Best Practice ERP: Migration Checklists

Many of you whom I have met personally know that I am an instrument rated pilot. As a pilot, I use checklists before, during and after every flight. They are a very important part of aviation for many reasons. Checklists promote safety by ensuring that critical tasks are completed. They also ensure that these tasks are done in sequence and that they are performed at the right time. For example, it is generally considered too late to put your gear down after landing. Finally, they ensure that everyone in aviation behaves and works in a consistent manner. The stakes are high so discipline is essential.

ERP is like flying an airplane. Migrating from one release of your ERP to the next is also like flying an airplane; it's a straightforward process as long as you have basic skills and a plan for utilizing them. You've made an investment in your ERP selection, and your business is already seeing the benefits of implementing ERP; don't jeopardize all that hard work.

To reduce risk and ensure business continuity and data continuity, you should follow a migration checklist that, like an aviation checklist, ensures you perform all required tasks, in sequence, and at the right time.

ERP Migration Checklist 

Planning Phase

  • Release Notes — review the release notes for the releases up to the release to which you are migrating
  • Timeline — create a time line for training, piloting, and cutover
  • Resources — identify the key resources that required during each phase and ensure they are available and scheduled
  • Enhancements Catalogs — create a catalog that includes:
  • Reports — list all report definitions that have been enhanced (grade > 0)
  • Custom Reports — list all report custom report definitions
  • Scripts — list all custom stand  alone customized scripts and if applicable associated screens
  • Packages — list all custom and customized packages and the screens they impact
  • Business Process Flows — create or update all Business Process Flows ensuring that these encompass all business processes and all enhancements in the Enhancements Catalog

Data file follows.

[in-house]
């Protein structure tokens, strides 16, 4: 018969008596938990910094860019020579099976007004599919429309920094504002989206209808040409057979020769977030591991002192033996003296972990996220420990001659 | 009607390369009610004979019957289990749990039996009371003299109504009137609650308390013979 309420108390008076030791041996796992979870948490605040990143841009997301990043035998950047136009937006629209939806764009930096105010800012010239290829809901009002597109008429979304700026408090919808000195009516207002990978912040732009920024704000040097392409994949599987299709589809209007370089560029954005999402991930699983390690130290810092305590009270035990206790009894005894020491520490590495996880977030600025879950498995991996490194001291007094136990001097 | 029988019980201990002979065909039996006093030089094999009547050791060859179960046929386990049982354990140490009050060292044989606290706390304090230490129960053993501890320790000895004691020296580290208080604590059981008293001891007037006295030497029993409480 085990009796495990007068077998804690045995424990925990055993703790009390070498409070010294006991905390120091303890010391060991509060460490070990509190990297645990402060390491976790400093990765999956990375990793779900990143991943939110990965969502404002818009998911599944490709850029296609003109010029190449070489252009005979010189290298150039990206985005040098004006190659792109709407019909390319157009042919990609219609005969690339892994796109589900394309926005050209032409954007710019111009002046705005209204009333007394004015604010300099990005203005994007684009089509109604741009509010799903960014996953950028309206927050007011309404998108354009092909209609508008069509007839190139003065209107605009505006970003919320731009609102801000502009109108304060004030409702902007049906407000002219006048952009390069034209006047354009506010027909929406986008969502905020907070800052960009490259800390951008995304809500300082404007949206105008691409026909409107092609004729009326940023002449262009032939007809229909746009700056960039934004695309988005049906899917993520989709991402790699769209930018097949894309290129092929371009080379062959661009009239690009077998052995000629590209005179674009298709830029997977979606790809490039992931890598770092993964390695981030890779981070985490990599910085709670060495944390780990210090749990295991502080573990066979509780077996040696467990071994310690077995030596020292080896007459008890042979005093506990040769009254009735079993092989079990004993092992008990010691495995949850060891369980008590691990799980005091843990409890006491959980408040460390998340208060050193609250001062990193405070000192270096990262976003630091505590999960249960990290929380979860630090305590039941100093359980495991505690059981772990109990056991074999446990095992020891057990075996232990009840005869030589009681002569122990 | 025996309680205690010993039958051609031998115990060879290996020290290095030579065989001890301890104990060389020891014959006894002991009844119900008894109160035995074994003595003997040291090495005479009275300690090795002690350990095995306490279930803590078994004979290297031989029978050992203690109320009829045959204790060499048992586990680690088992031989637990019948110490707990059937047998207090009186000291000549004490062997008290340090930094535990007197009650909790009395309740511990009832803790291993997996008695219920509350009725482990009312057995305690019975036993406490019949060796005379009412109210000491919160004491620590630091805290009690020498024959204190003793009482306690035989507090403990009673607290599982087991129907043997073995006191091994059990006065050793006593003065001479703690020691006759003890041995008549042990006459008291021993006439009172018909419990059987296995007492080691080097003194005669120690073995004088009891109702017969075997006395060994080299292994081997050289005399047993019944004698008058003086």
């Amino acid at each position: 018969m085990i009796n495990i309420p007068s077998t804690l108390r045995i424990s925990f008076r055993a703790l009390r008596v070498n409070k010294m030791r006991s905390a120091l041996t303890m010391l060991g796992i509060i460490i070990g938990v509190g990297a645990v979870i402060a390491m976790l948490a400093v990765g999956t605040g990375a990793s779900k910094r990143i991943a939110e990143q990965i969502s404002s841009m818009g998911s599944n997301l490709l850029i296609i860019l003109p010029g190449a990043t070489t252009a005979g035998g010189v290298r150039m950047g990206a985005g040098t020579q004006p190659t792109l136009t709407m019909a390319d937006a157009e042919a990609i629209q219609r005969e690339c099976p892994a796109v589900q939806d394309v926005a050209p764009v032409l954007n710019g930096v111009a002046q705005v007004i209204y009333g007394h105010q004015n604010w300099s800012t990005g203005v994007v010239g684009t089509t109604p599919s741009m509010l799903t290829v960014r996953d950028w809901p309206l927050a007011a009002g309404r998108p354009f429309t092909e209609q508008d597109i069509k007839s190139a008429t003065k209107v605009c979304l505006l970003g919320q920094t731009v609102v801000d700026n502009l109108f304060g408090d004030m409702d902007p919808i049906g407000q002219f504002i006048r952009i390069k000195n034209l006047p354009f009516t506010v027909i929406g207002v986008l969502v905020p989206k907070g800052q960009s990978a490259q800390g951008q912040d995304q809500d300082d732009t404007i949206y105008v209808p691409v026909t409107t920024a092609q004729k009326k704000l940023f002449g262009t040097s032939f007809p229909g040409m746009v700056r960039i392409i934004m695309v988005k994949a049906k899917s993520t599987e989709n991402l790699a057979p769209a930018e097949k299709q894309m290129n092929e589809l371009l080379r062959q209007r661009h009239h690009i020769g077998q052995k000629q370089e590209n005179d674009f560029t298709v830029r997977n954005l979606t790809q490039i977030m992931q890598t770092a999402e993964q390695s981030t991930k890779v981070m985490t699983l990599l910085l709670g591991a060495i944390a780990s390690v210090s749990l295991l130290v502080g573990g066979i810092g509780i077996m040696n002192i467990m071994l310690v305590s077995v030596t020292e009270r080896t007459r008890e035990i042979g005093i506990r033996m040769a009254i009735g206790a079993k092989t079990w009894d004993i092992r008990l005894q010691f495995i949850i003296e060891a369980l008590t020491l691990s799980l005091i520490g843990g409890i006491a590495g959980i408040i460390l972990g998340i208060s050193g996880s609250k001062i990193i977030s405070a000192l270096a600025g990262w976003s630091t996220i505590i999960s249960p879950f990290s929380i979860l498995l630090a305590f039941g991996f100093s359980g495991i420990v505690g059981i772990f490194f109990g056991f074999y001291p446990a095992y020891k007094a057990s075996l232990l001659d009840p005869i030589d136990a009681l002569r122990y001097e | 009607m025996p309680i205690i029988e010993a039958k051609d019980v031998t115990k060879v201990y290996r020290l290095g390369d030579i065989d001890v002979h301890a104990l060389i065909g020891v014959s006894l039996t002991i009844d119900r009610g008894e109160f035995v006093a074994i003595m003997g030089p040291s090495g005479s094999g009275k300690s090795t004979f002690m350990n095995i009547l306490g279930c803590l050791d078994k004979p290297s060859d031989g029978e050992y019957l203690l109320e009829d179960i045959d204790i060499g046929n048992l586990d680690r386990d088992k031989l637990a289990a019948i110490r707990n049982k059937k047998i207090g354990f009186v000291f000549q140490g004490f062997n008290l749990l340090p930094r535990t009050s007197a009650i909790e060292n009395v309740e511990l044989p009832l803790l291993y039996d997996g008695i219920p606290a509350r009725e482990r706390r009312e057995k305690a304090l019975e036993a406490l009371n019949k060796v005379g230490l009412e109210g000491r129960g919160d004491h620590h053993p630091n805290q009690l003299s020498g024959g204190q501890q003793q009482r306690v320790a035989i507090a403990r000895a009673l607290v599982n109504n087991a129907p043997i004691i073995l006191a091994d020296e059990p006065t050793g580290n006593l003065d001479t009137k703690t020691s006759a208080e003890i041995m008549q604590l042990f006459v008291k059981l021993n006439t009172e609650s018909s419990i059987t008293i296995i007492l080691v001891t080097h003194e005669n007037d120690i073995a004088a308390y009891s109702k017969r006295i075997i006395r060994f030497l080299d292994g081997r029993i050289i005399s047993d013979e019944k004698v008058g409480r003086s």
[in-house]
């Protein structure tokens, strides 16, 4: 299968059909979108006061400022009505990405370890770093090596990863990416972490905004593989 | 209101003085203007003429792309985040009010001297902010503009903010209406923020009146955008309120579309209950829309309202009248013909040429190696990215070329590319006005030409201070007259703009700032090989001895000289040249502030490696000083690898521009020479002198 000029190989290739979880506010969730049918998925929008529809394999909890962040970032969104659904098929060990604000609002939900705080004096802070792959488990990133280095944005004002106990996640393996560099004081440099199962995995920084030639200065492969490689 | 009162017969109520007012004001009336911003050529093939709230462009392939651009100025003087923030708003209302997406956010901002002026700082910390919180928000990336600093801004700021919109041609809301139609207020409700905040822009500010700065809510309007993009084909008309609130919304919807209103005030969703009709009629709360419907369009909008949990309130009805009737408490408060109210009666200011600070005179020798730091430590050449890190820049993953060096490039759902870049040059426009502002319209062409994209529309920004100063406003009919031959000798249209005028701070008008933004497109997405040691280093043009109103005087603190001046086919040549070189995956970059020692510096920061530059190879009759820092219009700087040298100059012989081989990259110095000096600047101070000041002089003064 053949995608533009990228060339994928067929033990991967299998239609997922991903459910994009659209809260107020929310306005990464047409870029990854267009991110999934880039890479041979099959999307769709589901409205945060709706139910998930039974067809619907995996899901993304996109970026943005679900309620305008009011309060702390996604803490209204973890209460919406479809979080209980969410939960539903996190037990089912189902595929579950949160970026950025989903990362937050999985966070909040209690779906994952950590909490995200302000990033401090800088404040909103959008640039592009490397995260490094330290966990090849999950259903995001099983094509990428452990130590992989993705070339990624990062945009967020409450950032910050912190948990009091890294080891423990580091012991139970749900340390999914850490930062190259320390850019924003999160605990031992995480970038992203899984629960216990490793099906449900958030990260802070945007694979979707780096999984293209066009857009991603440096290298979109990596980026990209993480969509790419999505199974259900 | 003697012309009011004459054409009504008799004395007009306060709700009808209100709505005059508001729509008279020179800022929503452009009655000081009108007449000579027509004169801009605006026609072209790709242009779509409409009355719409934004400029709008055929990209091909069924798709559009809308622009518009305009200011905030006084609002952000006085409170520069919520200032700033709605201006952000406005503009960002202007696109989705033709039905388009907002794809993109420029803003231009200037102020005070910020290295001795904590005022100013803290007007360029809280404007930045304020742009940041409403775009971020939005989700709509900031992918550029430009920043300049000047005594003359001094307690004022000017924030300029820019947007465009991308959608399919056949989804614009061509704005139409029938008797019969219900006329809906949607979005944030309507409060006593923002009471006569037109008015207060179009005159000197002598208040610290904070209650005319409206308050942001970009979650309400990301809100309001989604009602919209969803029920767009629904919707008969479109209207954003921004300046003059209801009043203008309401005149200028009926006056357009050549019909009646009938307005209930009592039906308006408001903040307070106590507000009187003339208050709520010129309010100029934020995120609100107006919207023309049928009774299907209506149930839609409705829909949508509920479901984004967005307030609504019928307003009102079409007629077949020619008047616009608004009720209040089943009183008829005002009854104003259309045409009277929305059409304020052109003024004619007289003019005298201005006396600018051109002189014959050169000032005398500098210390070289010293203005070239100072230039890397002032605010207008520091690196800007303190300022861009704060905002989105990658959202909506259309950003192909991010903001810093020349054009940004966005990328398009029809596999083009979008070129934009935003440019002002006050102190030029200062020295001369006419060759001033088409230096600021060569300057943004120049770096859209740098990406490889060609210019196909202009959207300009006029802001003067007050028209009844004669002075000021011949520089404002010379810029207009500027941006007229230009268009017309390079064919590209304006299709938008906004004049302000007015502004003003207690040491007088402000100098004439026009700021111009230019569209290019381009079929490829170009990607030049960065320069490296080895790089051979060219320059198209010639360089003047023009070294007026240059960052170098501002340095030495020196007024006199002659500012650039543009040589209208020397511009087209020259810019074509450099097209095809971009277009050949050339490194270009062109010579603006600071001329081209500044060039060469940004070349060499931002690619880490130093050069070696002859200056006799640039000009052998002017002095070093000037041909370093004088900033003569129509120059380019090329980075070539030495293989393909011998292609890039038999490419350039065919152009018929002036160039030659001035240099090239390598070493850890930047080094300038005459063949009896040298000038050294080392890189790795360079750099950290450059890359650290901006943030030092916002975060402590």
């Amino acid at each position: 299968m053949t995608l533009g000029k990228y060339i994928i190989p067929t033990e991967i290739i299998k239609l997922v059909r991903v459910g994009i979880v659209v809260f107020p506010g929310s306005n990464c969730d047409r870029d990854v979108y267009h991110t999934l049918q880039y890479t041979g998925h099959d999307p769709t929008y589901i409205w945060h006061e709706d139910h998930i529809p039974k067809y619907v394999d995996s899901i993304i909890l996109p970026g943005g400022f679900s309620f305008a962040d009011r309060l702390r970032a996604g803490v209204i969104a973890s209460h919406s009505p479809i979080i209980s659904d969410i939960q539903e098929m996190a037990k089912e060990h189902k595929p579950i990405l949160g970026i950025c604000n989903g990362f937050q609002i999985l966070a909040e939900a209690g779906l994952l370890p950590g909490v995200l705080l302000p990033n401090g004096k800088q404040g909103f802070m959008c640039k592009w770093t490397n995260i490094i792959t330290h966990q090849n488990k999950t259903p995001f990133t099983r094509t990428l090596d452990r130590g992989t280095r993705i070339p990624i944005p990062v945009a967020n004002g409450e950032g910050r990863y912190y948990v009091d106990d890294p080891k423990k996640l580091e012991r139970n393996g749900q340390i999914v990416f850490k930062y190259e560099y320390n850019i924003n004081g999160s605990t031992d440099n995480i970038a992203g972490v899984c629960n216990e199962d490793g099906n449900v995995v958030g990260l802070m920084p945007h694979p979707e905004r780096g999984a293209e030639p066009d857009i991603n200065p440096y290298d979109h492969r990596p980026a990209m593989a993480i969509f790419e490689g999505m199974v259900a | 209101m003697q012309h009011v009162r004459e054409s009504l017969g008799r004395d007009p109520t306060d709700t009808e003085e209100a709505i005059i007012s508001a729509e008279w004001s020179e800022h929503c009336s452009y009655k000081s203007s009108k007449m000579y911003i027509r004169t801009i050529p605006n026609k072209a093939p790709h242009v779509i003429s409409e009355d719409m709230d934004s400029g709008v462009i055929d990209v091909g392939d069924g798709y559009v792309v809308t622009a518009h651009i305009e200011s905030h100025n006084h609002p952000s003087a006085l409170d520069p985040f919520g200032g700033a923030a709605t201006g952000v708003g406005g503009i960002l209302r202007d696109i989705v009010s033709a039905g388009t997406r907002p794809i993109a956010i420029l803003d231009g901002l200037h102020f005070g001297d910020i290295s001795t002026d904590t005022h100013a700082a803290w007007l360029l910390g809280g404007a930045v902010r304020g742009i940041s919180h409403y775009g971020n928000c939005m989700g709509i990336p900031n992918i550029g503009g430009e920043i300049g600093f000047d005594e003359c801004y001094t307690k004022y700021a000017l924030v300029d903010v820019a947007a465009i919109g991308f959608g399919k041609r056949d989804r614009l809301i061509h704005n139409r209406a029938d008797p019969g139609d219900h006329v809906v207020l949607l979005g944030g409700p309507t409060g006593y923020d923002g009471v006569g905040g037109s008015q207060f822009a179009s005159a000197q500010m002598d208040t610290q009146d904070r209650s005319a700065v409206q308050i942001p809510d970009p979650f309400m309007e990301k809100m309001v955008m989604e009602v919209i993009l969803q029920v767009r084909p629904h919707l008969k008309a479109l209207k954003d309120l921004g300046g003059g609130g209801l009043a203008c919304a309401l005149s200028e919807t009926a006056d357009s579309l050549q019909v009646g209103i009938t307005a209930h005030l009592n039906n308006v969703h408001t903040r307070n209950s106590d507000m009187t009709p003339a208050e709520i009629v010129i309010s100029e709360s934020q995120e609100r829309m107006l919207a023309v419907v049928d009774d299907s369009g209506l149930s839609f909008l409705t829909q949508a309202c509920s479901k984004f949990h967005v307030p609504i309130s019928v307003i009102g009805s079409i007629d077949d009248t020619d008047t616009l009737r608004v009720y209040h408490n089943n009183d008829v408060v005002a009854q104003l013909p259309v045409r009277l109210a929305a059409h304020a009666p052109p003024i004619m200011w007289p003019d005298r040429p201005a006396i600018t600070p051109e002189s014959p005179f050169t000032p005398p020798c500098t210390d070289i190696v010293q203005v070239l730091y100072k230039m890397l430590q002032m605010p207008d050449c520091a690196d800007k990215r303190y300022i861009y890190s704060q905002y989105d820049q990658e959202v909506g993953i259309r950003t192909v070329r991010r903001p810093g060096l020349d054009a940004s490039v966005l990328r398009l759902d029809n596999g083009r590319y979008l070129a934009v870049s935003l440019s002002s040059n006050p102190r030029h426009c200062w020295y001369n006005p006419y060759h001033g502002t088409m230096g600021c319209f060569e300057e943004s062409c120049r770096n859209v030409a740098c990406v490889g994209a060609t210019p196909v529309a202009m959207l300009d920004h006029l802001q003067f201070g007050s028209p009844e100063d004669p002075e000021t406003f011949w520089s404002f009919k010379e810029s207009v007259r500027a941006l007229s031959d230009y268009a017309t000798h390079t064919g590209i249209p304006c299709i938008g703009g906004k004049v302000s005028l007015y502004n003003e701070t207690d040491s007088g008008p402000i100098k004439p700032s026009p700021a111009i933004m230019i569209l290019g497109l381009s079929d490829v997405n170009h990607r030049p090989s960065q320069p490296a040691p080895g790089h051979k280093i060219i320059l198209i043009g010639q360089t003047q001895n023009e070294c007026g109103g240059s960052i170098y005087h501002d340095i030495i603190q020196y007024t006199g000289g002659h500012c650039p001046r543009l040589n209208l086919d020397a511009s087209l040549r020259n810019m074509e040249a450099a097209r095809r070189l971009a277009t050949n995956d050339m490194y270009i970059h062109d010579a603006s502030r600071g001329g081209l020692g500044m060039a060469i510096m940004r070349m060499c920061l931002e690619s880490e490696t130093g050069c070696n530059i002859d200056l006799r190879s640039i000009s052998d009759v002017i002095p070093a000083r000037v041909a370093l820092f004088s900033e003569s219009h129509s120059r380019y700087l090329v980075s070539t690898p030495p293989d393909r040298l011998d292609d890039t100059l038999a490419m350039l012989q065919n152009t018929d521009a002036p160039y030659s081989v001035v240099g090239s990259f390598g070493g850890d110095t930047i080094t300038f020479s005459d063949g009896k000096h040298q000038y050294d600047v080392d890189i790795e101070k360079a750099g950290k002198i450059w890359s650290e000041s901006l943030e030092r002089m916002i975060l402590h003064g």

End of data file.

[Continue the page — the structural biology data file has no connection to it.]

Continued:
• New Functionality — review new functionality in the destination release and update the Business Process Flows to incorporate these changes
  • Updater — acquire the latest version of the Updater application

 

Pilot phase

  • Backup — create a backup of the production database
  • Pilot Database — restore the backup to a migration pilot database
  • Migrate Pilot — migrate the pilot database to the desired release
  • Correct Data — correct any data issues discovered during the migration process and document these in a Data Correction List so that you are ready to apply them during the production migration process (this link can help correct problems found during migration
  • Execute Process Flows — execute the updated Business Process Flows
    • Validate the screen based outcomes for each process flow
    • Validate document based outcomes (e.g. Purchase Order, Packing List, Invoice) for each process flow
  • Remediation List — create a list of problems with enhancements and reports that were found during the pilot phase
  • Privileges List — create a list of users / groups that will need new privileges after migration to the new release
  • Remediate Enhancements and Reports – fixed problems listed on the Remediation list
  • Final Pilot — execute the Business Process Flows with the remediated Enhancements and Report
  • Training — train end users on the new release

 

Cutover Phase

  • Logoff — logoff all users and deny access
  • Backup — create a backup of the production database
  • Correct Data — apply the data corrections discovered in the pilot phase and documented in the Data Correction List
  • Update — migrate the production database to the new release using the Updater
  • Remediate — remediate enhancements and report definitions based on the Remediation List created in the Pilot phase
  • Deploy ERP Client — deploy the client to end users
  • Update Privileges — update privileges for Users and Groups
  • Logon — grant end user access
  • Monitor — monitor production processes in accordance with the Business Process Flow document

 

The amount of time it takes to migrate from one release to the next depends on several factors and can vary from a couple of days to a few weeks. The number of enhancements — such as extension packages, standalone scripts, and changes to reports — will have an impact although these may work perfectly in the next release. The piloting phase will determine this. Also, maintaining up-to-date Enhancement Catalogs and Business Process Flows between releases accelerates the process. All this, along with the use of a good checklist will ensure the migration goes smoothly, is safe, and stays on schedule, just like a good flight.

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